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A – Raga CDs of the Months (05/2015): JALTARANG – Waves of Sound

Posted by ElJay Arem (IMC OnAir) on May 24, 2015

Raga CDs of the Months

JALTARANG – Waves of Sound

JalTarang is the name of an antique, Indian instrument. JALTARANG is Hindi and means “waves in the water” (literate forms: Jal Tarang, JalTarang, Jal tarang or Jal Yantra).

date of broaddasting…

24th May 2015 – 11:00-11:58 pm MEST (05:00 pm EST) @ Radio FRO (A)
(premiere: 1st January 2008 (09:00 pm) @ Tide 96.0 FM)
broadcasting plan | streaming (Internet Radio & Mobile Radio) | podCast

The JalTarang had been developed from percussion instruments like Gongs and Gamelans, those played in Java, in Myanmar (earlier Burma) and on Bali. JalTarang dips for the first time in the Middle Ages (17th century) as a term in the Sangeet Parij(a)at, a scientific research work about Indian music written by Ahobal.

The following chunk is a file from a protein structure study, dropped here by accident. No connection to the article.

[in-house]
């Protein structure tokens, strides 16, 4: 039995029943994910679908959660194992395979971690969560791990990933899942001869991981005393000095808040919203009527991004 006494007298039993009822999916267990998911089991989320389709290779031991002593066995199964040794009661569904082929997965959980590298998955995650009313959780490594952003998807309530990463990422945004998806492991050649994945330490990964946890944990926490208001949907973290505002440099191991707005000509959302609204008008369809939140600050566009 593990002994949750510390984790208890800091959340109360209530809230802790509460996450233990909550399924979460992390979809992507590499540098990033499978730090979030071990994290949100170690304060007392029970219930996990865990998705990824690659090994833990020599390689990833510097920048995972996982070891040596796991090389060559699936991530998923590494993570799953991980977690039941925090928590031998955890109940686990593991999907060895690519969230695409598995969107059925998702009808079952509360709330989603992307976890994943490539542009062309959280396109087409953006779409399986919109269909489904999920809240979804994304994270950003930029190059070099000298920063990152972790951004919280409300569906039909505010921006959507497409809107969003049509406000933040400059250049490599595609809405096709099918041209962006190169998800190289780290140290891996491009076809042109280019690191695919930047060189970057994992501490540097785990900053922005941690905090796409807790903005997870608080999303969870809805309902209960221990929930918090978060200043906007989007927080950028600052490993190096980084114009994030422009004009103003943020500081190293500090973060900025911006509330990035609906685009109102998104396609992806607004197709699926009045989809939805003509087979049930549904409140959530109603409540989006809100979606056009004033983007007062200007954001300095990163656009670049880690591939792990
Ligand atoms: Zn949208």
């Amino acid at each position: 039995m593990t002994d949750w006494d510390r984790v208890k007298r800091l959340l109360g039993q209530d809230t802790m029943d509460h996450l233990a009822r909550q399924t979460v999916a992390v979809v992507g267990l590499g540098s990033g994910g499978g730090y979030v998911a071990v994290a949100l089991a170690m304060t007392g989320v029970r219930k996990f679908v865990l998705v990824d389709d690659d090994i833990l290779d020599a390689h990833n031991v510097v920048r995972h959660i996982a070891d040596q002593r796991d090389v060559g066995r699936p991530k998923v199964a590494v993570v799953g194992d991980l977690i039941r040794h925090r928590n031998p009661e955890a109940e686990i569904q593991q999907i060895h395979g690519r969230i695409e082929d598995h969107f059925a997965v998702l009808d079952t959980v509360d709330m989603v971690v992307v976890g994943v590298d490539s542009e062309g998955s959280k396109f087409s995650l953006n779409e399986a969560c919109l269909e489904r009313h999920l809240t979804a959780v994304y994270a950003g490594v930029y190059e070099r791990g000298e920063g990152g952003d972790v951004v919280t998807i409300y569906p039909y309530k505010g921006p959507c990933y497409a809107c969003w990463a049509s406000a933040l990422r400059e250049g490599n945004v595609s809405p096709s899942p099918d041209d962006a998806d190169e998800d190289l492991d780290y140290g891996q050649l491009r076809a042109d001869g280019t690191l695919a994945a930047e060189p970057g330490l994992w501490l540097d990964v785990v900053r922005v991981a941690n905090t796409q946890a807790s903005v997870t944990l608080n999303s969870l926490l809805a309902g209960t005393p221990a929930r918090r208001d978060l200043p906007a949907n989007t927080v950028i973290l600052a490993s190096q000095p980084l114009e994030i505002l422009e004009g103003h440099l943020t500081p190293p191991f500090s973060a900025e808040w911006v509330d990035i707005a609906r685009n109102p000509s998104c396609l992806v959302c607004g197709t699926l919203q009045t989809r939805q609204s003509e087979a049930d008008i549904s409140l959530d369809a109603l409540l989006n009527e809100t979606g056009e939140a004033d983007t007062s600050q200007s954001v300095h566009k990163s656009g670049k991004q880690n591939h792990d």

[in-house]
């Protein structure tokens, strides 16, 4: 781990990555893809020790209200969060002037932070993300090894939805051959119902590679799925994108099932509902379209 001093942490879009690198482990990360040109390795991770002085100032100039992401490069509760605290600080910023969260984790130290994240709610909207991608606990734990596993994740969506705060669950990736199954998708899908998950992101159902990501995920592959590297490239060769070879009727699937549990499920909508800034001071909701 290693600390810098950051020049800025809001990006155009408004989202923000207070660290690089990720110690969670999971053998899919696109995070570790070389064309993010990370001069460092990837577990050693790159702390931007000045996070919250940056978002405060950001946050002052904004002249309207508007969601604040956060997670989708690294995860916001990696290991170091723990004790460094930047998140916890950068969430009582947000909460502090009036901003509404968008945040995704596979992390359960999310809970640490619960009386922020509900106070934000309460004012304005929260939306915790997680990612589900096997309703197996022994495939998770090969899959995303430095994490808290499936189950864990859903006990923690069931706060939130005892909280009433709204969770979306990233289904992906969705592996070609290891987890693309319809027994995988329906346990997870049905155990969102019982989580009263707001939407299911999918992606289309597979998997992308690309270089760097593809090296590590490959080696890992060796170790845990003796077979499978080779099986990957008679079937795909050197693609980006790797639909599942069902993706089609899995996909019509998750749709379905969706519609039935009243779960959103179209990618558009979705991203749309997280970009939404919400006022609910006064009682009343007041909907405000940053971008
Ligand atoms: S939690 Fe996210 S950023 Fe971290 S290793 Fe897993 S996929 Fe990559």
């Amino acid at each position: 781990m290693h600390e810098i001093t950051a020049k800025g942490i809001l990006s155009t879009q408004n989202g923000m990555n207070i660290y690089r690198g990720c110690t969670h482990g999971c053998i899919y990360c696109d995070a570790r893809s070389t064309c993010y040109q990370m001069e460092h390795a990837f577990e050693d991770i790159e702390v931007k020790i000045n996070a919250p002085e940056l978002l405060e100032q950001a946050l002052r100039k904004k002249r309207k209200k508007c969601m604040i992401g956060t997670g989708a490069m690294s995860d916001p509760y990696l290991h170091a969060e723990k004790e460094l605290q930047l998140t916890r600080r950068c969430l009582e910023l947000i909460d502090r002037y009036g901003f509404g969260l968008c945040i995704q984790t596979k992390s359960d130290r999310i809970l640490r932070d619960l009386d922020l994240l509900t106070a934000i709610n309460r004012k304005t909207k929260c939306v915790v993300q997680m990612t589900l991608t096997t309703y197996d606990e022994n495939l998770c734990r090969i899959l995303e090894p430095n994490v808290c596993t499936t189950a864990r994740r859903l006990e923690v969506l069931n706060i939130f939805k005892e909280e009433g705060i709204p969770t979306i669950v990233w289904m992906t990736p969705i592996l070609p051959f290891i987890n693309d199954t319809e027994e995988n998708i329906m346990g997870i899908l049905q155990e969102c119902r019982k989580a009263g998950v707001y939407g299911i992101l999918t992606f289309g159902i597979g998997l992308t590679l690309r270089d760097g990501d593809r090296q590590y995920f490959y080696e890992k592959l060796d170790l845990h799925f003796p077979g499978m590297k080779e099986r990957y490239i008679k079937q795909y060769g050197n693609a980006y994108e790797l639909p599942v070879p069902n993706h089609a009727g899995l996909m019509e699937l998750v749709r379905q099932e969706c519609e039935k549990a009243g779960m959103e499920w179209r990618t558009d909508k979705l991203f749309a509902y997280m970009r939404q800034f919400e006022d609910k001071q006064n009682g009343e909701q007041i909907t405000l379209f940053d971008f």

The JALTARANG is a percussion instrument, which belongs to the group of the “self sounder“, so called idiophones. The spectrum of this instrument type reaches from the muzzle drum, clip ring to the Chinese bell play.

The Indian JalTarang uses sound bowls for it’s periodic resonance. Depending upon the level of the instrumentalist an ensemble of 15 to maximum 22 bowls is used being made of China porcelain.

The sound is produced by slim sticks made of bamboo hitten on the bowl’s edge shifting the porcelain body in oscillations. Different sizes of bowls are used and filled with water for the accurate tuning of the single tones.

Milind Tulankar on the JalTarang Dr. Ragini Trivedi - JalTarang workshop

Milind Tulankar on the JalTarang | Dr. Ragnin Trivedi (JalTarang workshop)

Nowadays the JalTarang is played very rarely in India. It almost became extinct. Although it’s elegantly, easily sound is of large popularity amongst the audience. Outstanding Jaltarang players are Seethalakshmi, in India simply known as Seetha (Doraiswamy), Dr. Ragini Trivedi and the Indian maestro Milind Tulankar.

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